Dogs get cabin fever, too.

With all of the rain, following all of the red tide, Mila was acting like a caged animal. Except her cage was our 1,600-square-foot home.

A blue heeler, she chewed on everything. For the second time this year, she ate my phone.

So when a walk around the block seemed insufficient, and a trip to the recently red-tide-infested Brohard Beach paw park seemed unsafe, we decided to head south.

Watching beachgoers seek alternative vacation spots is not pleasant, but tourism advocates in Southwest Florida will have to live with that reality until red tide has been declared “gone” for a while. It’s just too risky, and unpredictable.

So when the rain stopped and the sky cleared, but the threat of red tide remained, we drove past the turn to Brohard Beach, on the island of Venice. Instead we drove 15 miles south to another spot, one recommended by BringFido.com.

How do you tell a dog who gets excited when she hears the word “beach” that she’s going to “Ann Dever Regional Paw Park, at 6791 San Casa Dr., in Englewood”? My Garmin told her one turn at a time.

She caught on and got excited when we entered the parking lot.

The lack of red-tide stench at Dever Park pleased me, and Mila seemed to enjoy her new surroundings. Dever Park is a vast, wide open space. The three other dog owners present on this recent mid-Sunday afternoon were a combination of regulars and newcomers — new to the park and to the Englewood area.

While they talked about having lived in New York and Boston, and used the little black “poopie” bags wedged carefully in the cracks of a picnic table, their dogs played with Mila.

At first Mila, an Australian cattle dog, played with Bones, a like-sized pit bull Weimaraner mix, and a smaller schnauzer in the small-dog area. A versatile middleweight weighing about 35 pounds, Mila then played in the large-dog area with Luca Brasi, a golden Labrador, aka yellow lab.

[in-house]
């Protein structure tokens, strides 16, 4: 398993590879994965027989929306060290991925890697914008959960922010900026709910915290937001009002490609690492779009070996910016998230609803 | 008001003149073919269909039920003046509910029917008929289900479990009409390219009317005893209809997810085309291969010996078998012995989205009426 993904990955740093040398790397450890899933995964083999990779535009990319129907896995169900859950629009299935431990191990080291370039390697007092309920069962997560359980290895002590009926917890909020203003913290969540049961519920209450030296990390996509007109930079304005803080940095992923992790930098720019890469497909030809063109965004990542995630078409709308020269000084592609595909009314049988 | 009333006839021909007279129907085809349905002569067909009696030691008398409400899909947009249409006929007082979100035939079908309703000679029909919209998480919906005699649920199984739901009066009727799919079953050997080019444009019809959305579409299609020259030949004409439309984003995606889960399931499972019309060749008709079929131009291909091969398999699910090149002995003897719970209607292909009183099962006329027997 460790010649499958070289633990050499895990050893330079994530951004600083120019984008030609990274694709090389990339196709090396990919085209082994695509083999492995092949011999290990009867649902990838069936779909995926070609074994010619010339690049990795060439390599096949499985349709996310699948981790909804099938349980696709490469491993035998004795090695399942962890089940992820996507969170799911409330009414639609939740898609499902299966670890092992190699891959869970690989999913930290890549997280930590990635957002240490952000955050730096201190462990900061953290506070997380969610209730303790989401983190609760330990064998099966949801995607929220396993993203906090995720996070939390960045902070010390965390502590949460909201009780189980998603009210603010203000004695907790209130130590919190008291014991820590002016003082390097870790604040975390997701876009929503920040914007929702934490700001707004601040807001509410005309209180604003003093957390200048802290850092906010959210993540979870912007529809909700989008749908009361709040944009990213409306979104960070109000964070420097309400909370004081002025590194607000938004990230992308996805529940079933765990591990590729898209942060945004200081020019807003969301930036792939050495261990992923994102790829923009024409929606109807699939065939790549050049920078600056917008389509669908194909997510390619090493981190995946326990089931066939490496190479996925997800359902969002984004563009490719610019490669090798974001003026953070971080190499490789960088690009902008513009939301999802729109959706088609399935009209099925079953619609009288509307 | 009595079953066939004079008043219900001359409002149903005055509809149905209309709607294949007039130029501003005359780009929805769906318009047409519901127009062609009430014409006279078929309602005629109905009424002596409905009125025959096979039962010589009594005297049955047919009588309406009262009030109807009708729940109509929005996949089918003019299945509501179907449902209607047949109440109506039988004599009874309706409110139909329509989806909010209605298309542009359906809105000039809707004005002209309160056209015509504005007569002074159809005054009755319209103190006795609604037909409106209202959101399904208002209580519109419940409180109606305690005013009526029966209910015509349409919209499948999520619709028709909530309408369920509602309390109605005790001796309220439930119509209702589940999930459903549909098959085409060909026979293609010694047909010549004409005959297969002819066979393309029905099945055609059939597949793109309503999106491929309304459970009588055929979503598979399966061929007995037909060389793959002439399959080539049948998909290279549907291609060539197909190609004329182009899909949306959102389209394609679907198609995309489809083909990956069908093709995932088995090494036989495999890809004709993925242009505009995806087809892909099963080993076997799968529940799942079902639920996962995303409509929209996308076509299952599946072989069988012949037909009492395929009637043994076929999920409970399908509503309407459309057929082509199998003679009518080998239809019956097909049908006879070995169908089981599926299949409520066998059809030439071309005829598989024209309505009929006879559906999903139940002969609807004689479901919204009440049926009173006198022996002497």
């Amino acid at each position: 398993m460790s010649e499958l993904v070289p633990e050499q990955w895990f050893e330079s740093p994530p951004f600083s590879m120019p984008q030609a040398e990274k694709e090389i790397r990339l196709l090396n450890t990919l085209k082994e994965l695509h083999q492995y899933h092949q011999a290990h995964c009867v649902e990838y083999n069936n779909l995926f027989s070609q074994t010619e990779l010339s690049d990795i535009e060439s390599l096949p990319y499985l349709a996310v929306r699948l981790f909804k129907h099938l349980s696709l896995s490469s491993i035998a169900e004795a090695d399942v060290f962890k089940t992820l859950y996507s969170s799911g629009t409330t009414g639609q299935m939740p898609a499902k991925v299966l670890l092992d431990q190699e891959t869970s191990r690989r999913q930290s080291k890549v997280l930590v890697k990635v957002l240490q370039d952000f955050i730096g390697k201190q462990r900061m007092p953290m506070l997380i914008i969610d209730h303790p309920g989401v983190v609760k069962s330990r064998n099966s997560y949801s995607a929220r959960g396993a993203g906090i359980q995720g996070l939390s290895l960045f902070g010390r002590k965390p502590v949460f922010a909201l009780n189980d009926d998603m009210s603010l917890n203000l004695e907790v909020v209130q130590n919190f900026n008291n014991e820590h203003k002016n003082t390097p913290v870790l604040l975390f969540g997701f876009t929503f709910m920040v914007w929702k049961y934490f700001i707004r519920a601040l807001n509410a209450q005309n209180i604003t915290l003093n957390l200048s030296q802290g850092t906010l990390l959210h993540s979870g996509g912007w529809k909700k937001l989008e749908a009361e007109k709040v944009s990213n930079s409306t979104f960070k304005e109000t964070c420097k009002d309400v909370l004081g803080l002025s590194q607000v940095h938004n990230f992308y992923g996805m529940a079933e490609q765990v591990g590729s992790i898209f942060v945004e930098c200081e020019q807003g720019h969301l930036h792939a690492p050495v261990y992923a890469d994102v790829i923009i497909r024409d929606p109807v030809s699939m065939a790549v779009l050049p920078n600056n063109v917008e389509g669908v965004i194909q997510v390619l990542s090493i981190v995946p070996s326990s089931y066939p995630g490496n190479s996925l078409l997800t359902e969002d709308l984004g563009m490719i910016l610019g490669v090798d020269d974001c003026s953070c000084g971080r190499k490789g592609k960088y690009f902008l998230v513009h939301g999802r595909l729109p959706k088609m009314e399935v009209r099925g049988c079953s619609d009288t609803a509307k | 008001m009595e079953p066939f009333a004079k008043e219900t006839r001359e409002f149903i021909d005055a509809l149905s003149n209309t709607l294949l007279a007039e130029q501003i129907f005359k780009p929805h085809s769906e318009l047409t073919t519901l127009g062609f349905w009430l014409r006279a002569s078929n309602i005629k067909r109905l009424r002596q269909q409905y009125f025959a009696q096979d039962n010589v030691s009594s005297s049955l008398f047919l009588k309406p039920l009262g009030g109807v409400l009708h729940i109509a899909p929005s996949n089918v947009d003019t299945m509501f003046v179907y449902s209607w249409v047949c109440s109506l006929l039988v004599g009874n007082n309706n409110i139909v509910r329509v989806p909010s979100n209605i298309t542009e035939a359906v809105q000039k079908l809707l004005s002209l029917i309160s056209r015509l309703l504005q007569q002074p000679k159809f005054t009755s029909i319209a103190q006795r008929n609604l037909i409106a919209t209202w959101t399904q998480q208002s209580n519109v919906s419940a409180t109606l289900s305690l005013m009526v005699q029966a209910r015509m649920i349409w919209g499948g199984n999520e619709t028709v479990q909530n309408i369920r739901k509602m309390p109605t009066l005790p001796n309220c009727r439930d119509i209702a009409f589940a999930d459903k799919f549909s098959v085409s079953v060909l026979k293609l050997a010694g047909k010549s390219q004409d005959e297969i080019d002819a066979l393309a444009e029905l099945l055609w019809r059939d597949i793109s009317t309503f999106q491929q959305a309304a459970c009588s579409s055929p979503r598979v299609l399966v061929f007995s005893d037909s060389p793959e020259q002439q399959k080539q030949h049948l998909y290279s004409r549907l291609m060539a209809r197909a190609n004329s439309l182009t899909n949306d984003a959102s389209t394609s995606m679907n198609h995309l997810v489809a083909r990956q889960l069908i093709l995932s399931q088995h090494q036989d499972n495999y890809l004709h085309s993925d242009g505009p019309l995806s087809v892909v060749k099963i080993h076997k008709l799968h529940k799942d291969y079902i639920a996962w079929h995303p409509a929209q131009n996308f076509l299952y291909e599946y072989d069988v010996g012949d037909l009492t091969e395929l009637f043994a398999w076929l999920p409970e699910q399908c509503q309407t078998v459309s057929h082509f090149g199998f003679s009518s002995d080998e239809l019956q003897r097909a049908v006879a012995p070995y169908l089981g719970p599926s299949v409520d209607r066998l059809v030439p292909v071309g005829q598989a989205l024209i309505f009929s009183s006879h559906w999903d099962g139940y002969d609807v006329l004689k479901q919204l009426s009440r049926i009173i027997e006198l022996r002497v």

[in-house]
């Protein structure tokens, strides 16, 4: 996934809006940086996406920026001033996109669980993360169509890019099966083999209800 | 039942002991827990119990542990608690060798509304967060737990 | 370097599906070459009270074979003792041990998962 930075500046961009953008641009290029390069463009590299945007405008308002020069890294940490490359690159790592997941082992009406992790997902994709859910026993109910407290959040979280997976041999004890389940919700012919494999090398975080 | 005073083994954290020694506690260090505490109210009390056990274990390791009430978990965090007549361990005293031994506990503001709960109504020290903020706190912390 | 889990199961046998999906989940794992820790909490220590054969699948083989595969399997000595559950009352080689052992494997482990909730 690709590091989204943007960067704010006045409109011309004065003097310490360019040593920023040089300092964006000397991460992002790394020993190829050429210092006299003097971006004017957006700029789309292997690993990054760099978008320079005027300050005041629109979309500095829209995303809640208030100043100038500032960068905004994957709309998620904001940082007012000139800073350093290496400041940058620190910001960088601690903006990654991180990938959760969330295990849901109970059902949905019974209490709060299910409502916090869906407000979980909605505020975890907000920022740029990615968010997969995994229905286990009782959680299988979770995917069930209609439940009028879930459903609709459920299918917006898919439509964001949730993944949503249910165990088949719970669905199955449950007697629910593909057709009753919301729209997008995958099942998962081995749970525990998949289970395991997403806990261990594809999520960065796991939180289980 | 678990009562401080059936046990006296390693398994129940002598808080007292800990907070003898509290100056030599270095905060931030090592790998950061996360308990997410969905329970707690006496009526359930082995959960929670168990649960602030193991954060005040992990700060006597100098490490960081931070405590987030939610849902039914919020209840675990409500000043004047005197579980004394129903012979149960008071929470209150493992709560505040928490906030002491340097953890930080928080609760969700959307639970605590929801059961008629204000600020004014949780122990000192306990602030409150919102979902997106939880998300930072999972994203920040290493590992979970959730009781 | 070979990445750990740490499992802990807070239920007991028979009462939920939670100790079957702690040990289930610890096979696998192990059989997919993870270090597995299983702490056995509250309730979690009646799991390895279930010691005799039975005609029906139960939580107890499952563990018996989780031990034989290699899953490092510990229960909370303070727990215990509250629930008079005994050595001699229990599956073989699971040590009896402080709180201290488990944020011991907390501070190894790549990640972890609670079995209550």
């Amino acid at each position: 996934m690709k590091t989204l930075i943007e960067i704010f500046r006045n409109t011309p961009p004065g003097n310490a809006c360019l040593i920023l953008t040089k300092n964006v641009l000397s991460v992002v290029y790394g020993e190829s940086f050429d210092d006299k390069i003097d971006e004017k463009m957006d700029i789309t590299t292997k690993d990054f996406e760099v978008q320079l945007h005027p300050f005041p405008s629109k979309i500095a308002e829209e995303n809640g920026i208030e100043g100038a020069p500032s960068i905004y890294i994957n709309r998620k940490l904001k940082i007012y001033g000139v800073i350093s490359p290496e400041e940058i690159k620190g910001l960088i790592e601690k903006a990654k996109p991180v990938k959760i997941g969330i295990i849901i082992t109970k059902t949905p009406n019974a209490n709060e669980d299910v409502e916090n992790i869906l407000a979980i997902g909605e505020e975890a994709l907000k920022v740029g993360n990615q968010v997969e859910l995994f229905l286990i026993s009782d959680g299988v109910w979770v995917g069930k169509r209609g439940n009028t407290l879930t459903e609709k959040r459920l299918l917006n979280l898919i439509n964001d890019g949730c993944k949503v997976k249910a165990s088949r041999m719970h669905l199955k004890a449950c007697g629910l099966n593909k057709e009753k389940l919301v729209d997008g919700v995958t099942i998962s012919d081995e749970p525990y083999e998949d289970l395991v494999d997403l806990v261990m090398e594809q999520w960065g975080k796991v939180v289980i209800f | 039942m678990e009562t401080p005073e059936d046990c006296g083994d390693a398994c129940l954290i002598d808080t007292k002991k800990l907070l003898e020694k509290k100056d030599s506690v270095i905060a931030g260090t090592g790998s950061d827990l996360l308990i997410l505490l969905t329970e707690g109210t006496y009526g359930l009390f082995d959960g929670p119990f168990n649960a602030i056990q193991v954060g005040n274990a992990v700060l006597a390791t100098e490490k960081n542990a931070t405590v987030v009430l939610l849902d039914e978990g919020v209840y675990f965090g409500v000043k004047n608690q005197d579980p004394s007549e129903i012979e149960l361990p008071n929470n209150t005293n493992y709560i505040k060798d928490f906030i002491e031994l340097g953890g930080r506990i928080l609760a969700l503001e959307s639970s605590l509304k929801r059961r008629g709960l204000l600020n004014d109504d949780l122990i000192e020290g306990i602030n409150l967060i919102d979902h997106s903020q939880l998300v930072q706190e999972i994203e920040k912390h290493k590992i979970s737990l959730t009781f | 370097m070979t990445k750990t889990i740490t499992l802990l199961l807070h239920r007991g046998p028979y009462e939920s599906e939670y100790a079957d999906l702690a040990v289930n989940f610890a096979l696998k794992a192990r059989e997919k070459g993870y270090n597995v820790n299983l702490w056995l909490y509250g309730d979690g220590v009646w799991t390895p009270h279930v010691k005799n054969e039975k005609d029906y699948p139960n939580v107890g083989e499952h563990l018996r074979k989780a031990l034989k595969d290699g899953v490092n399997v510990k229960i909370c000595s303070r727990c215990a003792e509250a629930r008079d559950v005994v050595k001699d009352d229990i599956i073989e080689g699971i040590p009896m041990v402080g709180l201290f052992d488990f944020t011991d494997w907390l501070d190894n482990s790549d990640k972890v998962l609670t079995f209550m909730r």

Not having cattle or sheep to herd, sometimes Mila likes to herd other dogs. Watching the 14-month-old try this with the 80-pound Luca Brasi was comical.

Jackie Williams, a retired special education teacher, adopted seven-year-old schnauzer Bowie, across the street from the park at the Suncoast Humane Society. A resident of Port Charlotte, she brings Bowie here every day.

“The people are really nice,” Williams said. “The grass is kept ‘cut’ lately and most people clean up after their dogs.”

Bowie succeeded Bobby, Williams’ Jack Russell terrier who died last year at age 14. She says the transition was easy because Bowie “is such a good dog. He cuddles. He listens to me. He was well-trained by his previous owner, apparently, and he’s a funny dog.”

From the last comment, I knew Mila would have a good time. She also enjoyed playing with Bones, owned by John Caputo, 16, of Englewood, a junior at Lemon Bay High School. John and his father Marty were bringing the 6-month-old to Dever Park for the first time.

“It took him a minute to open up,” John said. “But … I’m seeing how he interacts with the other dogs; if he gets aggressive, which he won’t.”

They found Bones and his sister on social media and adopted them from a litter that was headed “to the pound.” She was not at the park on this day. There are two other dogs at home as well.

Bones might have been at Dever Park sooner but they had to wait until he had received all of the required shots, John said. Rules are important at dog parks.

After Williams and the Caputos left, I took Mila to the large-dog area to play with Luca Brasi. named after a fictional character in Mario Puzo’s novel The Godfather. This dog was accompanied by owner Buddy Damato and friend Paul Scanlan, a resident of Boston who was on vacation.

Back home, Scanlan has a cat named Gus, but no dog.

“The first day, we found this,” Scanlan said. “This is a nice park. Look at how big it is.”

It was their second trip of the day to Dever Park. “This morning we came down; the place was jammed,” he said.

“It’s a fantastic resource,” Damato, a recently retired contractor who moved to Englewood from Massachusetts, said of the park. “We have nothing like this up in Boston. I’ll probably be here two or three times a day” with the 20-month-old Luca Brasi. “Especially with the red tide. I don’t want to take her to the beach.”

As Damato spoke, Mila tried to lick his face, making visits to Dever Park with his dog “an offer he can’t refuse.”

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